Published Monday, 02 July 2012
Chief Executive of British Airways Willie Walsh with staff. (© Pacemaker)
The airline is resuming the service operated by bmi at Belfast City Airport after it was taken over by International Airlines Group (IAG).
Speaking at an event at City Airport on Monday, Willie Walsh, International Airlines Group's CEO said British Airways was delighted the route was again part of the airline's network and he was committed to maintaining the link.
The event marked the arrival of the first British Airways liveried aircraft to Belfast and was attended by Secretary of State for Northern Ireland, Owen Paterson, Arlene Foster, Minister for Enterprise, Trade and Investment and the Lord Mayor of Belfast, Alderman Gavin Robinson.
"I am delighted today to see the British Airways colours back in Belfast. I publicly committed to serving Belfast if we acquired additional runway slots at Heathrow and the acquisition of bmi has given us the perfect opportunity to make that happen," Mr Walsh said.
"We recognise the importance of the Heathrow link to Northern Ireland. Belfast is now part of our global network so this is good news for the economy. It will provide much needed access to key global markets, supporting more inward investment and jobs."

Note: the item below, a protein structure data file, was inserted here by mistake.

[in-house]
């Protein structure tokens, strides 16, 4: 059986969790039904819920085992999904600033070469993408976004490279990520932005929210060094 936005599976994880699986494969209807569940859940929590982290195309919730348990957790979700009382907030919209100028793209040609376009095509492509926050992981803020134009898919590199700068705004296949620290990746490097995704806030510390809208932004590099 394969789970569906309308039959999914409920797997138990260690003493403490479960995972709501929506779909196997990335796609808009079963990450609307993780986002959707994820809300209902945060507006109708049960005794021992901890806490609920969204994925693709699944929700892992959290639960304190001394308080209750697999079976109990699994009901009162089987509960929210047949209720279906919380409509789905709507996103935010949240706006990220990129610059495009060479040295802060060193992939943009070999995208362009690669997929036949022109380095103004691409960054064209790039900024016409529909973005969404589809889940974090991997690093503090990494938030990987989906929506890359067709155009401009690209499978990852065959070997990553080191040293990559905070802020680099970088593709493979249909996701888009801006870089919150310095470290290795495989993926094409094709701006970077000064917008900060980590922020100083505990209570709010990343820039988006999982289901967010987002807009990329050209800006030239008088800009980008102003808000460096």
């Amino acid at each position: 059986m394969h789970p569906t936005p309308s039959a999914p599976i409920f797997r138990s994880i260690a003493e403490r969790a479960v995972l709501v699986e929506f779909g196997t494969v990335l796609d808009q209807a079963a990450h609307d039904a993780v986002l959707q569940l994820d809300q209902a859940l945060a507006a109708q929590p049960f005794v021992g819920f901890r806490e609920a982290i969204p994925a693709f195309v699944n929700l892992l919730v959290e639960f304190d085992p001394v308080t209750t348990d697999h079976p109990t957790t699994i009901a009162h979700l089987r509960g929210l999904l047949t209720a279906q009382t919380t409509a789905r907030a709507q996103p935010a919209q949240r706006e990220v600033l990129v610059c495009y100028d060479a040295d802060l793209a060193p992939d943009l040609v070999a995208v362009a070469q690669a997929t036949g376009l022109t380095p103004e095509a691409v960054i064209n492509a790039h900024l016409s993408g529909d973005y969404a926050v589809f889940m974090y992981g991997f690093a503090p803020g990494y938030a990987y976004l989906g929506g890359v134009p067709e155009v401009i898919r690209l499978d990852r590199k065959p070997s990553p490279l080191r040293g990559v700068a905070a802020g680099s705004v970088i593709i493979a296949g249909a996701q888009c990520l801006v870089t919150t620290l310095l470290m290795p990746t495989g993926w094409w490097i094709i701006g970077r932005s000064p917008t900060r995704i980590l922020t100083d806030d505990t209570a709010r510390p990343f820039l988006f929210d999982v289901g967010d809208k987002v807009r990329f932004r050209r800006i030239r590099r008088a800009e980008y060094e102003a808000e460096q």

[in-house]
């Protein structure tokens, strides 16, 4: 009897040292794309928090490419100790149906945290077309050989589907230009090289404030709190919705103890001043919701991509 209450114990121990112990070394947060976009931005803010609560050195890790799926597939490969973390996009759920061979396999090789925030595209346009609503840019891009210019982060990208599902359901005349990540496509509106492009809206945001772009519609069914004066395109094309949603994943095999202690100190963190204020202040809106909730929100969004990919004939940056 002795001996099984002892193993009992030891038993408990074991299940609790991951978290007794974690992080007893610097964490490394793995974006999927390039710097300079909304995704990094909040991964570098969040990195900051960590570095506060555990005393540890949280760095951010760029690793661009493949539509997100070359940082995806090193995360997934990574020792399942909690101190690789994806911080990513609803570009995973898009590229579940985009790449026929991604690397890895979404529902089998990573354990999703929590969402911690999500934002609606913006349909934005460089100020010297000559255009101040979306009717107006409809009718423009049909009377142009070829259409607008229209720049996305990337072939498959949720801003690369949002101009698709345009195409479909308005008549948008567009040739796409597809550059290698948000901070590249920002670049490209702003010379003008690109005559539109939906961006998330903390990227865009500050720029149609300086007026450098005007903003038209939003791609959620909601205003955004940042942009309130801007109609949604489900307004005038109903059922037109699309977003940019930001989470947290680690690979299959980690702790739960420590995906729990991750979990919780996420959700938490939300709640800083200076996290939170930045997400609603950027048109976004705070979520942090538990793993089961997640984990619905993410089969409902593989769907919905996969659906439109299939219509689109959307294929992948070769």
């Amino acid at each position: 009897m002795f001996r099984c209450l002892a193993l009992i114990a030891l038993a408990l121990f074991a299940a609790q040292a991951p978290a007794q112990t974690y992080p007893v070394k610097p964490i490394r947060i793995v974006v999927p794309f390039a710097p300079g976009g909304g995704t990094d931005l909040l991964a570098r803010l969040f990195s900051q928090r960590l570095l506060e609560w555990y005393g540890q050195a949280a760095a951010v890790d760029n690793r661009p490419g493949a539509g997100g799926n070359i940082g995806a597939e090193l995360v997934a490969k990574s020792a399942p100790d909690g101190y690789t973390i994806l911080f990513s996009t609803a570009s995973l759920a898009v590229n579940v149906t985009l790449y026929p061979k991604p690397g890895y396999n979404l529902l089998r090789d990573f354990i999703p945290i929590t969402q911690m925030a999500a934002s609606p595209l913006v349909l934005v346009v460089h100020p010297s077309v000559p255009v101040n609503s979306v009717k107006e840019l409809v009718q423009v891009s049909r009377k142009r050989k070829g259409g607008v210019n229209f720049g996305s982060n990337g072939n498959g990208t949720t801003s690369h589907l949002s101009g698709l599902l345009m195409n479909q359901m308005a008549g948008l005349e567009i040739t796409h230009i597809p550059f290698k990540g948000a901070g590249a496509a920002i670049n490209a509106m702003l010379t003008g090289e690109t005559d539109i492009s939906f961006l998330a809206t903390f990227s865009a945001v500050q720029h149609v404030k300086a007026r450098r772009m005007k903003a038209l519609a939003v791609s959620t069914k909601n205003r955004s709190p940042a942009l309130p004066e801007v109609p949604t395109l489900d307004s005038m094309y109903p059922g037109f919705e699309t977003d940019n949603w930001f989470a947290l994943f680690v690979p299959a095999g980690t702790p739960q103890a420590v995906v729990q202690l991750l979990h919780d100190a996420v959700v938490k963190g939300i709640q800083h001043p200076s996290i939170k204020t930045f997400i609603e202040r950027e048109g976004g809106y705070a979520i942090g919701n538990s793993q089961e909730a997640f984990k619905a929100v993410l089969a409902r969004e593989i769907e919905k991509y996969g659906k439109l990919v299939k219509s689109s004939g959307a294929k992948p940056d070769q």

British Airways is maintaining the current summer schedule on the service, with six daily return flights, but has announced it will increase frequency when it introduces its winter schedule on October 28, adding an additional flight each day, bringing the total to seven.
Owen Paterson, Secretary of State for Northern Ireland said he was pleased that British Airways is maintaining the route.
Arlene Foster, Minister for Enterprise, Trade and Investment, said: "This is great news for the City Airport and for Northern Ireland. The London-Belfast route is of vital importance to our local economy and tourism industry.
"British Airways return to the City Airport after more than ten years, will further strengthen this link and deliver greater access for tourists and business travellers alike."
Brian Ambrose, Chief Executive of Belfast City Airport thanked the Secretary of State and Tourism Minister for their assistance in securing the Heathrow service.
Speaking on the day of the launch, the IAG chief also said he hoped that air passenger duty would be scrapped across the UK.
"A decision to devolve APD to Northern Ireland and Scotland could be a positive one but I would prefer if it was removed," Mr Walsh said.
Duty was reduced on direct long-haul routes from Northern Ireland last year following concerns expressed by Continental Airlines that its service from Belfast to Newark was threatened by low fare competition from Dublin, which has a different tax regime.
The CEO added: "If you have these high levels of air passenger duty people are choosing to fly from Dublin rather than Belfast."